A group of old friends have a tradition of going to a public bathing house on New Years eve. Incidentally, too much vodka and beer makes two of them unconscious. The problem is that one of them (Sasha) has to go to Leningrad but another one (Zhenya) goes. Zhenya wakes up at Leningrad airport. Believing that he is still in Moscow he takes a taxi and goes home. The street name, building and even apartment number, the way an apartment complex looks the same and the key coincide completely - just typical Soviet-type 'economy' architecture. Imagine the surprise of Nadya when she enters her apartment and finds a man without trousers in her bed. What's more - Nadya's fiancé also finds him there...Written by
Konstantin Dlutskii <email@example.com> and sergiek
The two apartment buildings in Moscow and in Leningrad (known as St. Petersburg today) with the same address, 3-ya ulitsa Stroiteley, 25 ("25, 3rd Constructors Street"), are actual buildings Nos. 125 and 113 in Prospekt Vernadskogo, Moscow. They are only 700 meters apart. Moscow or St. Petersburg never had streets named "3-ya ulitsa Stroiteley". See more »
When Ippolit approaches Nadya's home his car is covered with snow, but about half an hour later when he drives off the car is completely clean. Though there is time enough for such action it is highly unlikely that a good Samaritan neighbor would have removed the snow from the car at that time of night on New Years eve. See more »
[Zhenya has just come back from chasing Ippolit]
I tried to chase him down, but he drove away... He drives faster than I run.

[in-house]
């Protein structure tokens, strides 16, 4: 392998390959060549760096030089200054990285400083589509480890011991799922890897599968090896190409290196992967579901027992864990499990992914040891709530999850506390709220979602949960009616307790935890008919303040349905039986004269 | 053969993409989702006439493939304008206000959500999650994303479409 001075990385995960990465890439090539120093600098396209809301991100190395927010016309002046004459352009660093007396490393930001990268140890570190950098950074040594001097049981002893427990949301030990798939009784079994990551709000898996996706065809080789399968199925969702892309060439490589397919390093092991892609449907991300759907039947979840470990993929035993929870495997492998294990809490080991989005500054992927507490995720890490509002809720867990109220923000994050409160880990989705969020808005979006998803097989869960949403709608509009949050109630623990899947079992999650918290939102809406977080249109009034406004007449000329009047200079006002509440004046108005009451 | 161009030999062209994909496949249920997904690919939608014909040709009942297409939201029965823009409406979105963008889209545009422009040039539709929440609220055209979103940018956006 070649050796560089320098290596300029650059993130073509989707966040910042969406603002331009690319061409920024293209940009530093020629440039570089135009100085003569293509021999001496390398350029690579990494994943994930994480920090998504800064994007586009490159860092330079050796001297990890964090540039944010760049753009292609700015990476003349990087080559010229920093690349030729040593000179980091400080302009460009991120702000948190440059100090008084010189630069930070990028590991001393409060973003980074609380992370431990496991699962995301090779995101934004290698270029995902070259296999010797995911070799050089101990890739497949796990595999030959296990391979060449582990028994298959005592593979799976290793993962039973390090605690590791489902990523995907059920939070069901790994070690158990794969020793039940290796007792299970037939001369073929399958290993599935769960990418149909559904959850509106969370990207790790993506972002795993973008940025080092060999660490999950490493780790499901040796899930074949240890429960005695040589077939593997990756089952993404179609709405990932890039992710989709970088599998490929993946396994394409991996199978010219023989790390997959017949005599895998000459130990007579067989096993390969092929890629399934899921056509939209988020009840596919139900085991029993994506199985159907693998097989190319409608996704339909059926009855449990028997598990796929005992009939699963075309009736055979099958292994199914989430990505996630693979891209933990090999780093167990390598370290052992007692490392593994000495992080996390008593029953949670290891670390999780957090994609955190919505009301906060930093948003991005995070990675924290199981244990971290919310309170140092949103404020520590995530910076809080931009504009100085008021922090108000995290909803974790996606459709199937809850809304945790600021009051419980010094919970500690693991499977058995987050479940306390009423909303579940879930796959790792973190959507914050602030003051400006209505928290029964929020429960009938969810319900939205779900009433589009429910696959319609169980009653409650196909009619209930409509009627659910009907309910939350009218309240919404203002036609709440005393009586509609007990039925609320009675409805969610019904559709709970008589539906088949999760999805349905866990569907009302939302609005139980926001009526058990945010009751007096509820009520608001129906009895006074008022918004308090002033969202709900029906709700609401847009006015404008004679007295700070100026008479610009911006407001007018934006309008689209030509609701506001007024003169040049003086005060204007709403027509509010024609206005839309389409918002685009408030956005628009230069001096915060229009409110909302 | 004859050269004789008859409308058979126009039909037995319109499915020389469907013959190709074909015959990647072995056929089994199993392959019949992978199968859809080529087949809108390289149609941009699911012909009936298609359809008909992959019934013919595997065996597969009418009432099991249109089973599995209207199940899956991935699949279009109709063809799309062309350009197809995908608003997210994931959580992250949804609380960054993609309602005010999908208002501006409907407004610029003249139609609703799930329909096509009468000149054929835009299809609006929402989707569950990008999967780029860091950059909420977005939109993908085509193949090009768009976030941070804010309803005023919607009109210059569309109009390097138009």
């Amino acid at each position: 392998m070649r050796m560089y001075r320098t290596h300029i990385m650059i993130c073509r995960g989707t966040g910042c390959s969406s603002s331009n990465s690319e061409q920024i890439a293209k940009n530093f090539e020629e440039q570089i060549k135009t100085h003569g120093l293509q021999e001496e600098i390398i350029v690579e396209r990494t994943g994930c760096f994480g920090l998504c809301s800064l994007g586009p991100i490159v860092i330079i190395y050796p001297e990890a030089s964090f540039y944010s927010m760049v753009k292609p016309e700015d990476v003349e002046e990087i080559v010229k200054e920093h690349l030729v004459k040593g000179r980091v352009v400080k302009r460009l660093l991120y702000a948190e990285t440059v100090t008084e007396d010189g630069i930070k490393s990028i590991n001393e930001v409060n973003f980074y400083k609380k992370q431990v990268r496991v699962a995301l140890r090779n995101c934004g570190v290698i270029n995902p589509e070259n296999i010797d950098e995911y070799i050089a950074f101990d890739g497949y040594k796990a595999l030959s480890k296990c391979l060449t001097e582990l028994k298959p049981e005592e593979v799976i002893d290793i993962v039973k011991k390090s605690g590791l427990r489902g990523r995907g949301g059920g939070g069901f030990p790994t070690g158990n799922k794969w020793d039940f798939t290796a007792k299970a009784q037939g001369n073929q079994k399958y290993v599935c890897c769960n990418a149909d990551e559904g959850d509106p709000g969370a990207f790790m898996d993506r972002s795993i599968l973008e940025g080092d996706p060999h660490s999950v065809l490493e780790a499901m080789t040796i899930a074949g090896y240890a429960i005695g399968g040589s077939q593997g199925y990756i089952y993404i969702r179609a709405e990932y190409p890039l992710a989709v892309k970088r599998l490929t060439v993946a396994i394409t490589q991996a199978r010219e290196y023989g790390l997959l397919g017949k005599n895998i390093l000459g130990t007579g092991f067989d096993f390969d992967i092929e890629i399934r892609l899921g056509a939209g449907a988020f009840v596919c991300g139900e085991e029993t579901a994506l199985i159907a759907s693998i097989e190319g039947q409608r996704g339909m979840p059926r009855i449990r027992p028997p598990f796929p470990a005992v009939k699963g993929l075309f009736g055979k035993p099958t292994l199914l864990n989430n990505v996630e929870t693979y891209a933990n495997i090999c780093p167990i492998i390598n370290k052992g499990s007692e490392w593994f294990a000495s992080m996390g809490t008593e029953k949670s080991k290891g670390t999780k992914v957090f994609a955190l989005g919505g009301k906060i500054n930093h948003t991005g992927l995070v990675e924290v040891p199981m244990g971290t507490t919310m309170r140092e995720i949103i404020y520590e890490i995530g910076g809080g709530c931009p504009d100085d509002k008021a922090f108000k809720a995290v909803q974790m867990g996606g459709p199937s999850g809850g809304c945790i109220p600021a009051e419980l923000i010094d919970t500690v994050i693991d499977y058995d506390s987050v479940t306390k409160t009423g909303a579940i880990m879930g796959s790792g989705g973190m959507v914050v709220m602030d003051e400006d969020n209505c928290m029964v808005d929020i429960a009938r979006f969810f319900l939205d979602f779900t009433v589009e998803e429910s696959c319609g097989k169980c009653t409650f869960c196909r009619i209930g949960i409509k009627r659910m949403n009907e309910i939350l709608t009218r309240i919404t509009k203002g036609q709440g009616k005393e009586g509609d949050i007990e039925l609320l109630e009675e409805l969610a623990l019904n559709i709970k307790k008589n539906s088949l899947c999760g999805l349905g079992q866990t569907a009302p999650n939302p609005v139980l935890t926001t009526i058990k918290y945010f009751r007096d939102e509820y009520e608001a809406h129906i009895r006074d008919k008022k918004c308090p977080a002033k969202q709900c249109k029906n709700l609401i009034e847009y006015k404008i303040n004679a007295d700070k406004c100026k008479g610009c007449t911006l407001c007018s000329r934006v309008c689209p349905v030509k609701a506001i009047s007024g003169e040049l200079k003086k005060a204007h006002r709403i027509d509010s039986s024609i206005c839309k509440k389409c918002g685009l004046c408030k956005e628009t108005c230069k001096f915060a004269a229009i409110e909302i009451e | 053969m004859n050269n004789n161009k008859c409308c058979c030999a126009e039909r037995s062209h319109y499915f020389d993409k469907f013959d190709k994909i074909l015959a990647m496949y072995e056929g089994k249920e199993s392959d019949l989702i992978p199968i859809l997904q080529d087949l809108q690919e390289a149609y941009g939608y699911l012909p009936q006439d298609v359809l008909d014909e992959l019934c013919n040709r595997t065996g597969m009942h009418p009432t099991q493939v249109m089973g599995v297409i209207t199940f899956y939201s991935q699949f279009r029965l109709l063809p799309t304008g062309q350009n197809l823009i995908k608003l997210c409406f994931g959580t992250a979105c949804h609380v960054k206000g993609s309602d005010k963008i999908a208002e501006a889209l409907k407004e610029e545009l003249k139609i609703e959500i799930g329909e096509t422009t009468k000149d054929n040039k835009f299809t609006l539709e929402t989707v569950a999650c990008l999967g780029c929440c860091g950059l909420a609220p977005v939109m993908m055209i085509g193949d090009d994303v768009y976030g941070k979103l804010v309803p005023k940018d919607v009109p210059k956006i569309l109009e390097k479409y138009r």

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This film has celebrated its 30th anniversary on this 2006 New Year Eve, and there was a special programme about the creation of the film, actors etc. Apparently, the whole country (then USSR) watched it when it was first shown in 1976, and they wanted to see if the rating would be the same 30 years later. I have to say, I have been watching this film religiously since early teens every New Year and when I moved to live in the UK, the video recording of "Ironiya" was one of the essential items I brought with me. It's one of those films that I can watch over and over again, instant mood lifter, and I just can't imagine my New Year day / eve without it, and a bottle of "Soviet" champagne, and Russian salad, and the proverbial Jellied fish that Ippolit referred to as "muck" (I think the closest translation I can think of). On my way back from Moscow to London in Janaury, I tried to purchase a DVD copy in the airport but was told by the assistant that they are permanently sold out!!!
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